What do history's most notorious despots have in common with many of the flag-waving, patriotic politicians of our day? Both groups rise to power through the exploitation of fear, which has become a societal plague. There have been widespread casualties. We need an antidote. Feardom offers its readers a much-needed immunization.
Yesterday I attended a 13 hour advanced CERT (Community Emergency Response Team) training. Next Saturday will be an additional (and final) four hour session to complete the training.
A good description is found on this website:
The Community Emergency Response Team (CERT) Program educates people about disaster preparedness for hazards that may impact their area and trains them in basic disaster response skills, such as fire safety, light search and rescue, team organization, and disaster medical operations. Using the training learned in the classroom and during exercises, CERT members can assist others in their neighborhood or workplace following an event when professional responders are not immediately available to help. CERT members also are encouraged to support emergency response agencies by taking a more active role in emergency preparedness projects in their community
The idea behind CERT is basically that “if ye are prepared ye shall not fear”. CERT members are trained to respond to disasters and other emergencies in preparation for professional assistance. These professionals (Paramedics, EMS, etc.) are going to take a long time attending to your needs (be they severe or not) because of the sheer number of citizens affected in a disaster. According to the (very experienced) instructor, it is usually 7-12 days before your medical needs can be fulfilled, because the trained professionals first go to the hospitals, then to the schools, then the businesses, and lastly to your home. There’s no sense in waiting around for somebody else to help you. Isn’t the gospel one of self-sufficiency and informed independence?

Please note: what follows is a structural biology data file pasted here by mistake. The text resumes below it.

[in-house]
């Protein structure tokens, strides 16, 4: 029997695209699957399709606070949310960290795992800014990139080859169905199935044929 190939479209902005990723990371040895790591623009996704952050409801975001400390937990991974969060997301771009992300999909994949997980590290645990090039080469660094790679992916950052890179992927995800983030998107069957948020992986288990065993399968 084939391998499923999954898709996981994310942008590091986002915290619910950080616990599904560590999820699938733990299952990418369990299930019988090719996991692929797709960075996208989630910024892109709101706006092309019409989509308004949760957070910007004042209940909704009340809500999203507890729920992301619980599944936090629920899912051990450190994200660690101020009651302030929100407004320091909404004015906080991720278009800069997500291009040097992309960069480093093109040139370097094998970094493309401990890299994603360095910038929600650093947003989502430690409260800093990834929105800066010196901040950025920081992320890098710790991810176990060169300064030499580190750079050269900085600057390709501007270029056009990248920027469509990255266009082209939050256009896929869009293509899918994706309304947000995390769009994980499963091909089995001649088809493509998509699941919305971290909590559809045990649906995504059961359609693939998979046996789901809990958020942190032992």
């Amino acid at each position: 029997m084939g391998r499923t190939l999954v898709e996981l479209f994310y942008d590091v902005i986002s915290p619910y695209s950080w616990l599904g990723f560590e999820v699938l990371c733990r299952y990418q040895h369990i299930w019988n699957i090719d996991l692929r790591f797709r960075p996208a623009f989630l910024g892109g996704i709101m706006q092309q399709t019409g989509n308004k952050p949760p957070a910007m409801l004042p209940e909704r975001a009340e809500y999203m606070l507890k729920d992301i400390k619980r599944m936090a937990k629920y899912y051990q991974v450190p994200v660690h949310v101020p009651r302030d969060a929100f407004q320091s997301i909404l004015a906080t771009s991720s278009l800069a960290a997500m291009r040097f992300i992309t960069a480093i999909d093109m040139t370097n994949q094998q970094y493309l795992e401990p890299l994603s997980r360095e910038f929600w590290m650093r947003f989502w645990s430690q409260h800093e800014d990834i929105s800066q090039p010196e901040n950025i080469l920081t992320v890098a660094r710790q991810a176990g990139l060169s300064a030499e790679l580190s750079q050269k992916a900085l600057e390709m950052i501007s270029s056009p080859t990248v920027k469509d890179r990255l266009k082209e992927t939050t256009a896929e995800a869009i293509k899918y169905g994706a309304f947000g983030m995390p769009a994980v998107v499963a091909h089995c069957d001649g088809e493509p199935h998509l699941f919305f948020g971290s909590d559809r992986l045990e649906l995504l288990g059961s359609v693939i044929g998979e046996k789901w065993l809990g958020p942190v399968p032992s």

That’s where CERT comes in. As a new member of CERT, I have been instructed on basic first aid, search and rescue, fire suppression, and other disaster response skills. Being equipped with that knowledge, I am better able to act and not be acted upon. This information will allow me to better prepare myself and my (future) family for a likely (or certain) future disaster and put me in a position to administer to others. Organization, communication, and door-to-door search and rescue are key components of operating as a CERT in a local neighborhood environment.
The course was taught by Kenneth Moravec , an amazingly experienced ex-military preparedness guru who I’m sure I’ll be emailing frequently with questions. :) I discovered that while other cities and towns in Utah valley have organized CERT teams for better operation and coordination, I’m most likely a lone man here in Lehi! That means in the event of the disaster, I’ll be responsible for checking the status of everybody in my neighborhood and administering first aid as needed, while also operating the EOS (Emergency Operations Center) and coordinating other volunteers.
Sounds like my cup o’ tea!
It was a lot of information to cover, and I have plenty of materials to review, but it was so worth it. If you have $40 (for the discounted cost of CERT gear you’ll receive) and a spare Saturday, will you consider receiving the training to become a CERT? Kenneth holds these advanced trainings once a month throughout the valley. Feel free to pop me an email to request more information. I’d be glad to see others get trained!